Friday, April 6, 2012

The Hunger Games

The Hunger Games is a good example of what you can do with a strong plot and cast—and what you can’t.

The film faithfully follows the plot of Suzanne Collins’ mega-bestselling young adult novel of the same name, a grimly detailed fable for our times. Jennifer Lawrence gives 16-year-old Katniss Everdeen every ounce of the gravitas, cool competence, and smarts the role demands. But director and co-screenwriter Gary Ross (Pleasantville, Seabiscuit) keeps sanding down the book’s grit and psychological nuance, once again creating unnecessary distance between his audience and an intriguing story by overstylizing the art direction and leaning a little too hard on the message.

But even Ross can’t ruin co-screenwriter Collins’ dystopian vision. In the unspecified future of The Hunger Games, the United States has devolved into 12 impoverished districts colonized by a high-tech capitol city. Simply called The Capitol, the city is populated by a pampered, mostly thoughtlessly entitled elite. Its most obscene exercise of power is The Hunger Games, in which two “tributes” from each district are chosen by lottery and sent to The Capitol to fight to the death, until just one remains. That spectacle is transformed almost instantaneously into a 24-hour reality show, which is required viewing in the districts and popular entertainment in the Capitol.

As the reluctant heroine from District 12, who volunteers for the Games when her little sister’s name is called and then figures out a way to beat the system, Lawrence essentially reprises the role she played with such ferocious focus in Winter’s Bone, playing a protective older sister in Appalachian hill country who appoints herself head of her family after her daddy disappears and her mama retreats into a near-catatonic depression. (“I don’t know what it is about me and maternal wilderness girls. I just love ‘em,” Lawrence told the Los Angeles Times. )

As Katniss narrates the book, we learn a lot from her, not just about how things work but about what she’s thinking and feeling. Ross opted not to use voiceover to convey her point of view, saying he decided instead to make sure we don’t know anything she doesn’t know. But in fact, we often know far less than she does. Ross, Collins, and co-writer Billy Ray never find a way to convey most of Katniss’s thoughts, and not even an actress as gifted as Lawrence can convey them all wordlessly. This guts key subplots like her relationship with Peeta (Josh Hutcherson), District 12’s other tribute, which plays out as a pretty standard movie romance when the complex feelings Katniss reveals for him in the book go unspoken.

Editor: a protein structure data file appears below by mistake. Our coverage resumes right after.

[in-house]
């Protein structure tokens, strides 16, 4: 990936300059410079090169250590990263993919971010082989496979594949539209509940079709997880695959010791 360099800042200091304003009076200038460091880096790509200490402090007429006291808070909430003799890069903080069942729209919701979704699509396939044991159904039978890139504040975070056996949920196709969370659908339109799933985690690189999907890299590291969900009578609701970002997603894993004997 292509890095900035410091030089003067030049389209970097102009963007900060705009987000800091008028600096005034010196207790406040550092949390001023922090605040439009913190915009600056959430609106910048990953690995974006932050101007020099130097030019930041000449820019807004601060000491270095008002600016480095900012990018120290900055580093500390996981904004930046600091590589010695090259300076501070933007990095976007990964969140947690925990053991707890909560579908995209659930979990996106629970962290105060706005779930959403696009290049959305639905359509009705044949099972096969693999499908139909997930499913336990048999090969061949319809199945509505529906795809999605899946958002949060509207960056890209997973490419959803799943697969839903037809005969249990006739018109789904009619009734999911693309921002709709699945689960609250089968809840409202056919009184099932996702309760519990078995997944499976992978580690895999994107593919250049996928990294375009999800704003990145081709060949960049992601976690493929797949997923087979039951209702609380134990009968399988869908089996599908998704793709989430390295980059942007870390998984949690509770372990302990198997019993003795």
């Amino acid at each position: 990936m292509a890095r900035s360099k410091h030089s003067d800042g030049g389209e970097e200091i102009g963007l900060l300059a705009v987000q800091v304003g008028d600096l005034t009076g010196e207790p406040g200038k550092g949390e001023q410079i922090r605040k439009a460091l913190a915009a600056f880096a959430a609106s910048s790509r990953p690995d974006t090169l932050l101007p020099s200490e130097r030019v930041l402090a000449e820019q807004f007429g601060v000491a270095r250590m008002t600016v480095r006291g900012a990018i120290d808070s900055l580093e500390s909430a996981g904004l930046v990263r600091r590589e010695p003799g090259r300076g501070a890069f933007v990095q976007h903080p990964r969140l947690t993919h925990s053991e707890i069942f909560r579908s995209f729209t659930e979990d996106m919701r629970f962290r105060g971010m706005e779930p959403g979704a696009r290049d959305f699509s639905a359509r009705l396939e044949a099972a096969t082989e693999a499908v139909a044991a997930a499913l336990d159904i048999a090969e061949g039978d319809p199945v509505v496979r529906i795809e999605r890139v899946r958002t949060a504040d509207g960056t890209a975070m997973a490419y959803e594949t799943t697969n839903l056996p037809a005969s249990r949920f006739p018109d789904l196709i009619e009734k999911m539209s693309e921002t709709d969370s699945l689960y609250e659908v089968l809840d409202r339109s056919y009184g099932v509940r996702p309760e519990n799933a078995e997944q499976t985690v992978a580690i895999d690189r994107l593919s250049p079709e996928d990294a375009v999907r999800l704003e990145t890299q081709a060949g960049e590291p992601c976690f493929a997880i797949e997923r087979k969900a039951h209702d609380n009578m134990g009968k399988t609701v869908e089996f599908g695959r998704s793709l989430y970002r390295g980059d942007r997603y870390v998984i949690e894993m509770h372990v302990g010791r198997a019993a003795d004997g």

The world she navigates is also considerably less complicated and dark in the movie. The novel tells us that people routinely die of starvation in District 12, and that Katniss and her family would have been among them if her father hadn’t taught her how to hunt with a bow and arrow. Her near-ceaseless hunger and the scant meals she pieces together from what she can forage or shoot or trade for are vividly described, and when she encounters more food than she can eat in The Capitol, for the first time in her life, she wolfs down all she can to fatten up and prepare for the hunger she knows she will soon face again. Not so the movie’s Katniss, who picks at her food like a diet-conscious deb. Meanwhile, her hunting buddy (and possible love interest) back home is played by Liam Hemsworth, who looks like a sleek high school prom king who’s never missed a meal in his life, not a lean lord of the jungle for whom a squirrel is a feast.

The killing in the Games is too sanitized, too. I didn’t mind the blurry, too-close camerawork and quick cuts that leave us as uncertain as Katniss about what’s happening to the other tributes: The last thing you want to do in a movie about fascistic overlords who use death as entertainment is to make those deaths titillating. But they should feel horrific, not almost perfunctory. With one notable exception, we get no sense of any of the tributes besides Katniss and Peeta as individuals, so it’s hard to feel much when they die—-other than the guilty rush of relief that comes from knowing that Katniss has one fewer foe to fend off.

Distancing devices like that and the cheesy-looking costumes and art direction, which make the Capitol’s soldiers look like Star Wars storm troopers, its citizens look like extras from the Wizard of Oz, and the people of District 12 look like time travelers from a Walker Evans photo shoot in 1930s Kentucky, send us out of the theater abuzz with good feelings, while a better film would have left us devastated by the memory of all that fascistic bloodlust.

Yet we don't fall into the same trap as the audiences in The Capitol, simply rooting for our favorite to win and the others to die. Instead, we root against the system they’re all caught in, thanks to the strength of the original story and the stubborn integrity with which Lawrence’s Katniss and Hutcherson’s Peeta refuse to surrender their humanity.

Written for TimeOff

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